In honor of National Coming Out Day, we bring you the coming out musings of David Levy, long-time Keshet member and board member, who explains why he doesn’t think the coming out process is ever over… and why that’s not a bad thing.
Coming out is such a profound aspect of the LGBT experience for many of us that it’s taken on a special place within queer culture. When I was growing up, coming out stories dominated gay fiction and cinema. Swapping our own stories of coming out is a frequent characteristic of gay dating. But there are two questions that come up in these contexts that always aggravate me:
“How old were you when you came out?” and,
“Don’t you wish we lived in a time when no one had to come out?” Continue reading
It’s September and students across the country have headed back to school for a new year. But are they heading back into safe and inclusive spaces? Our friends at The Aleph Project at Long Island Gay and Lesbian Youth (LIGALY) created two great resources for Jewish schools and settings.
National Coming Out Day: Planning Manual
A step-by-step guide to planning a National Coming Out Day (October 11) observance in a Jewish educational setting, with information about why this day is relevant to Jews and Jewish organizations. This guide provides everything from a timeline, to an FAQ, to sample planning meeting agendas.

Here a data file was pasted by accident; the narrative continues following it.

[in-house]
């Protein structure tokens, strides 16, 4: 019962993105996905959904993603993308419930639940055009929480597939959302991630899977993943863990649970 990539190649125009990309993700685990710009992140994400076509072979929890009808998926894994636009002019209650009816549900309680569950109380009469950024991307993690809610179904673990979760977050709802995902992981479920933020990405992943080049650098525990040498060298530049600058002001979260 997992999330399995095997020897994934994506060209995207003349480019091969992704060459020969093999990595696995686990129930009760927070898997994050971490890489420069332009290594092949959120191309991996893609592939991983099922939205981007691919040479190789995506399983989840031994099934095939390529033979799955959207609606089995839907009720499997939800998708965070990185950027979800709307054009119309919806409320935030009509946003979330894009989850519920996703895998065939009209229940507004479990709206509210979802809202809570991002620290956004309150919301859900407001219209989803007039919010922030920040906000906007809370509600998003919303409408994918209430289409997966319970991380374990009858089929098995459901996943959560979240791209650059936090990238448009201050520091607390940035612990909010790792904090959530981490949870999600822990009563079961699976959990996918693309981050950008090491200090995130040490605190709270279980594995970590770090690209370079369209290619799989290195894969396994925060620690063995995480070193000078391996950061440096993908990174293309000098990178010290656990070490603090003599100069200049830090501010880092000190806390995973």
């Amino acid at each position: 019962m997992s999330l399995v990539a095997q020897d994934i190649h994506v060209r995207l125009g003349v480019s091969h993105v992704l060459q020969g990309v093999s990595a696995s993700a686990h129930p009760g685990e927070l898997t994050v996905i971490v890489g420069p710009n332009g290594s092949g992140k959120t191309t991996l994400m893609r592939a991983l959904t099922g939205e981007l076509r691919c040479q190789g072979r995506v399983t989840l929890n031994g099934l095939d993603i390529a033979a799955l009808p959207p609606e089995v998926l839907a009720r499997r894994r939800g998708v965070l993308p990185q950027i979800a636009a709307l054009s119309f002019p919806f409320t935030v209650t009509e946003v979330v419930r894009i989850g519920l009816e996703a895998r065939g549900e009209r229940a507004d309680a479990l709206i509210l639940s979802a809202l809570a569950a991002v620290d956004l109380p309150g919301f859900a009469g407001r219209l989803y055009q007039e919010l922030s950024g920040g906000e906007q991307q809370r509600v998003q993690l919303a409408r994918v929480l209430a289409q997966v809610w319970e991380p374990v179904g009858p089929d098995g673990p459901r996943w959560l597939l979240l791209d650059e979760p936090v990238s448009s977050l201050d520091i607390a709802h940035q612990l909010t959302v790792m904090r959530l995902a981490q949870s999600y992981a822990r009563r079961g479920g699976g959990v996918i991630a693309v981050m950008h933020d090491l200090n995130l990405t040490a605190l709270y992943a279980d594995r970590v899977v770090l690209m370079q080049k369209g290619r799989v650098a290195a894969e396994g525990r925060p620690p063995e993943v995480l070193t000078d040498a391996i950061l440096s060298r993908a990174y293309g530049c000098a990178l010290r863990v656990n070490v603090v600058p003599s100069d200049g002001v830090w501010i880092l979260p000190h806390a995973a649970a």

Creating a Jewish Gay-Straight Alliance (GSA): Youth Organizing Manual
A guide to help students who want to create a GSA at their Jewish institution make the “Jewish case” for why it’s important. With a list of ten easy steps to starting a GSA, along with definitions of important terms and information on useful resources, this manual will get help get your GSA off the ground.
And here’s a bit of inspiration for starting that GSA: Hineini: Coming Out in a Jewish High School, the story of one student’s courageous fight to establish a Gay-Straight Alliance at a Jewish high and the transformative impact of her campaign on her entire community. You can purchase a copy of the film here to show at your school or synagogue.